Roasted sunflower seeds

Who doesn’t love a handful of roasted sunflower seeds? These seeds are very easy to hull with your fingers if you’re putting together a quick salad and want some extra protein, but many people love to eat them as snacks in the shell, hulling them with their teeth and spitting out the salty shells. Roasting is an easy process – once you’ve harvested the seeds, all you need is oil, salt and a warm oven. Good-sized seeds from larger varieties are your best choice – varieties such as Russian Mammoth, or Mammoth Grey Stripe will make wonderful roasted snacks.

How to Harvest Sunflower Seeds for Planting, Roasting, and Feeding the Birds.

Sprouted sunflower seeds

Sunflower seeds can be sprouted much like alfalfa or mung beans – but you must make sure you are buying raw, hulled seeds. Sprouts give a succulent, nutty crunch to salads, sandwiches and just about anything else you can put on a plate, and are a rich source of healthy building blocks for the body. They can be sprouted with just a mason jar and take up very little room on your countertop. Make sure to rinse them well at least twice a day.

Sunflower microgreens

Using microgreens in our everyday cuisine has become extremely popular over the last few years – and with good reason. The 3-4 inch ‘baby’ greens have a rich, sunflower flavor, are packed with nutrients and amino acids and add a healthy touch to any meal. Seeds can be sprouted in trays of soil inside under lights or in a sunny windowsill and will germinate within 7-10 days – ready to clip and eat within two weeks. Many people prefer growing sunflower seeds as microgreens instead of sprouts because hulled seeds are not necessary and the taste is the same. The small amount of soil used can be dumped on the compost pile, once the greens have been harvested. Black oil sunflower seed is a terrific, economical choice when growing microgreens.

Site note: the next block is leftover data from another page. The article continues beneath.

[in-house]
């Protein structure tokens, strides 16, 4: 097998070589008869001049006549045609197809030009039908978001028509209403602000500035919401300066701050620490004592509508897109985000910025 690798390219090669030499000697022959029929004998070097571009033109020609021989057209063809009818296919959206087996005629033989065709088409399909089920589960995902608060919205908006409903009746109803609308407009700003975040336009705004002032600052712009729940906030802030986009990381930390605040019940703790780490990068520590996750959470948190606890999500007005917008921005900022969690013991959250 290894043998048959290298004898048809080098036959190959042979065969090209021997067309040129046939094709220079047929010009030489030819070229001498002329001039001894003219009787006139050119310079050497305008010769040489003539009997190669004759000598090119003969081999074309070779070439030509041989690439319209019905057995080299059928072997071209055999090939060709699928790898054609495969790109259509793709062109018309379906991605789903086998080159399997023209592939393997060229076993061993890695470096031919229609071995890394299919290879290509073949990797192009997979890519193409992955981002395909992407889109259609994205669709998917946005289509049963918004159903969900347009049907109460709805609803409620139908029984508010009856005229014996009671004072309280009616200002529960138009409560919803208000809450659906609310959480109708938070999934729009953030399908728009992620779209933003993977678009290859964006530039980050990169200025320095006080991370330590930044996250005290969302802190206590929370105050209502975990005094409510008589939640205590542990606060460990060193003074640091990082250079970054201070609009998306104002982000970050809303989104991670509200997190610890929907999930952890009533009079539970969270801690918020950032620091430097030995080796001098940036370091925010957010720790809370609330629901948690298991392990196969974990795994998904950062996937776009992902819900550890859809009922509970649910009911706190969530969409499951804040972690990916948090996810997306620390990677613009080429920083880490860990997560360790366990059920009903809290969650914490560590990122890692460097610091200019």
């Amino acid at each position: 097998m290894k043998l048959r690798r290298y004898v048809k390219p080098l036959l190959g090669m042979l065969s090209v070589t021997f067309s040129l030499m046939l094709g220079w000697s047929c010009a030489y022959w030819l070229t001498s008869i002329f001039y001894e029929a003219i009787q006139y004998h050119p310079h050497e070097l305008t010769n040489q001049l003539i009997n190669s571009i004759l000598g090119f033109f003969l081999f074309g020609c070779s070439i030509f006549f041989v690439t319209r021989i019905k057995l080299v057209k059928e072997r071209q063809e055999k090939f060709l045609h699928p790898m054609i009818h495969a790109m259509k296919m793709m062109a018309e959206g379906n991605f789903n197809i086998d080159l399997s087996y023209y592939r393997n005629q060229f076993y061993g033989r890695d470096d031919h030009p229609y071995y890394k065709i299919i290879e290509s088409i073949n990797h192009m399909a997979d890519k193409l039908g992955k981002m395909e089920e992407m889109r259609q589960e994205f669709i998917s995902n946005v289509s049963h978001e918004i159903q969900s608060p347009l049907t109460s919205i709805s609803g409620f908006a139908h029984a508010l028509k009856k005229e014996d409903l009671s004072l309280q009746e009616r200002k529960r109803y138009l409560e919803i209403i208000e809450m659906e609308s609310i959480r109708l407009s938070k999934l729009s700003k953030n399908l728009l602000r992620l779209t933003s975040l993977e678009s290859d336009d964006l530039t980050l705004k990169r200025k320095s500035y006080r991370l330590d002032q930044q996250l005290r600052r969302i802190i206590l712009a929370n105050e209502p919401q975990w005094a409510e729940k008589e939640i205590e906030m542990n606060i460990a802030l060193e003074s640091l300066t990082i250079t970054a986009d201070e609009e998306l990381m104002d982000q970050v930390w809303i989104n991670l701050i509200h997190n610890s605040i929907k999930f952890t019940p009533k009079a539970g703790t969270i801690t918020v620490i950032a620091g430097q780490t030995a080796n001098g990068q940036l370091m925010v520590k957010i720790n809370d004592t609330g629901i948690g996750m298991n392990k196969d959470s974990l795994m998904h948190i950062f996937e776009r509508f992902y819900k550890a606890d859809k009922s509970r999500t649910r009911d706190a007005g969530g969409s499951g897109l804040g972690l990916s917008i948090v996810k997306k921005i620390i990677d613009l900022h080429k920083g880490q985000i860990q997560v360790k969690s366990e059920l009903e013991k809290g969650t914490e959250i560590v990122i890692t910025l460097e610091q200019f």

sunflower shoots
Sunflower shoots are a tasty, nutritious addition to salads and other dishes.

Growing Healing Sunflowers for The Soul

Growing sunflowers as cutting flowers

There’s a reason why sunflowers are so popular, even with non-gardeners. A bunch of sunflowers is a beautiful, cheap way to give you or someone else a bit of a lift when life gets stressful. So why not grow them specifically as cut flowers?

entire fields of sunflowers
Entire fields of sunflowers are popping up for "pick your own" operations and to harvest seeds for the oil that fuels tractors.

There are so many types of sunflowers available – both annual and perennial cultivars – that it can be daunting to choose one for cutting. A medium sized flower is preferable (between 4-6 inches), so look for cultivars that are not overlarge and most often grown for seed. With colors in bright yellow, screaming orange, burnt chestnut and fire-engine red, you’re sure to find one that brightens your vases and your cutting garden – choosing from old favorites like Autumn BeautyMoonshineTaiyo, or Domino.